Backstage: Sonos Digital Music System, reviewed (updated)
Has Sonos developed the home stereo of the future? If we were betting, we’d say “yes” - at least, something very much like the company’s new Digital Music System will soon come to replace the oversized stereo components that have dominated home audio for decades. Given the success of the iPod, it seems only natural that hard disk-based music players will become more common, and they’ll be accessed using iPod-like menuing systems, existing speakers and headphones, and soon enough, wireless technologies.
While Apple is focusing on the portable music market, Sonos has used these technologies to develop a decidedly iTunes/iPod-influenced high-end in-home audio system made for a very specific audience. If you’re a member of this audience – music lovers with their own homes and some extra cash – definitely read on. If not, you may still want to learn about the future of digital music in your home, because Sonos definitely has the right general idea, and we’re sure to see the same concept implemented elsewhere in the near future. Click on Read More for our full review of the Sonos Digital Music System, including its iPodesque remote control and Mac miniesque ZonePlayer receiver/transmitter units.
[Updated Editor’s Note: We’re happy to report that Sonos has just posted to the Internet an updated Mac version of the Sonos Setup Assistant that resolves the Mac compatibility issue we noted in our earlier review. The revised Assistant is discussed inside in an update to the review.]
California seems to attract a disproportionate number of future-focused individuals and companies, and Santa Barbara-based Sonos, Inc. fits right in. Like a number of other music-focused technology startups, Sonos has made three assumptions that are likely to become even more accurate over the next few years: first, increasing numbers of music lovers will pack away their CDs, tapes, and vinyl in favor of digital music files; second, those digital files will live on a hard disk someplace; and third, people will want to listen to the music in different rooms of their homes with minimal hassles.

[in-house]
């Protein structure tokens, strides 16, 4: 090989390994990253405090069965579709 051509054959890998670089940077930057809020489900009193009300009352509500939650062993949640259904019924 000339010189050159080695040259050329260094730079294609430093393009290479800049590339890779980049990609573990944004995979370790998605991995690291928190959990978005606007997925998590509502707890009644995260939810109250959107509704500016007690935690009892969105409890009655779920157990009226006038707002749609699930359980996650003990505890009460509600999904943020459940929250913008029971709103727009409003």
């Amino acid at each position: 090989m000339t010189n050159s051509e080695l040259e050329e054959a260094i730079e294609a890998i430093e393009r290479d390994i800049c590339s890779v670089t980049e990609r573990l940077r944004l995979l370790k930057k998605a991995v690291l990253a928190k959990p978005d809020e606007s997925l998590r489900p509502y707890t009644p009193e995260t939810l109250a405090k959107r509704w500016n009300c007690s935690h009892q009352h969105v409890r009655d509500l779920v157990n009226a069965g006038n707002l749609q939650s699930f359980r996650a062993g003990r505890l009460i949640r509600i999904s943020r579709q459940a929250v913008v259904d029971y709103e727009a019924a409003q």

Back in 2001, Apple made similar assumptions with the iPod, but focused entirely on a portable platform; consequently, the iPod replaced the Walkman. But the Walkman was never a home stereo component, and the iPod has similarly fit uneasily into home stereo systems, which traditionally employ large speakers and oversized metal boxes stacked vertically in shelves, racks, or home A/V cabinets. While serious music lovers have been frothing for an iPod-like home stereo package, Apple has only hinted at its plans for home stereo integration. Wireless connectivity seems to be in the cards, but it’s still unclear whether the Mac mini or an iPod will be at the center of a home stereo.
That’s where Sonos has stepped in. Borrowing a number of Apple physical and user interface design cues, the company is now offering standalone audio components called ZonePlayers ($499) that easily connect to stereo speakers, hard disk-based music collections, the Internet, and even each other. Essentially, each ZonePlayer replaces your old stereo amplifier, receives, distributes, and plays music, and even synchronizes wirelessly with other ZonePlayers to create music “zones
If you have a comment, news tip, advertising inquiry, or coverage request, a question about iPods or accessories, or if you sell or market products, read iLounge's Comments + Questions policies before posting, and fully identify yourself if you do. We will delete comments containing advertising, astroturfing, trolling, personal attacks, offensive language, or other objectionable content, then ban and/or publicly identify violators. Wondering why we're talking about something other than iPods? Check the Archives: Backstage has been here and kicking it since 2004.
- ConnectSense Smart Outlet adds power monitoring, reduces price
- Automatic releases new Automatic Lite version of car monitoring accessory
- Apple releases fourth tvOS 10.0.1 beta
- iOS dev finds unimplemented one-handed keyboard in iOS code
- Apple sends out press invites for ‘Hello Again’ Oct. 27 Mac event
- Apple releases fifth beta of iOS 10.1 to developers
- Apple partners with builders to include HomeKit-enabled devices in new homes
- Report about Apple Pay in Japan hints at Oct. 25 release for iOS 10.1
- Apple Pay adds 20+ new U.S. banks and credit unions, MBNA Canada coming ‘mid-2017’
- Misfit launches Phase smartwatch
- Incase Icon, Pop, and Textured Snap for iPhone 7/7 Plus
- Philips Hue Motion Sensor
- Bowers & Wilkins P9 Signature Headphones
- Tech Armor FlexProtect and Shock Flex for iPhone 7/7 Plus
- SwitchEasy Flash and Fleur for iPhone 7/7 Plus
- Blue Microphones Raspberry Mobile Microphone
- Incipio Haven for iPhone 7 and Reprieve Sport for iPhone 7 Plus
- Mophie Hold Force Magnetic Case System for iPhone 7
- Speck Presidio and Tech21 Evo Tactical for iPhone 7
- Belkin Lightning Audio + Charge Rockstar
- Instant Expert: Secrets & Features of watchOS 3
- Instant Expert: Secrets & Features of tvOS 10
- Instant Expert: Secrets & Features of iOS 10
- Inside the betas: iOS 10 Photos gets Advanced Computer Vision
- Inside the betas: iOS 10 Music app delivers ‘clarity and simplicity’
- Inside the betas: iOS 10 Maps gets a major redesign
- Inside the betas: iOS 10 shakes up the user experience
- Inside the betas: watchOS 3 promises a real speed boost
- Inside the betas: A sneak peek at what’s new in tvOS 10
- Filling the Gap: A look at third-party HomeKit apps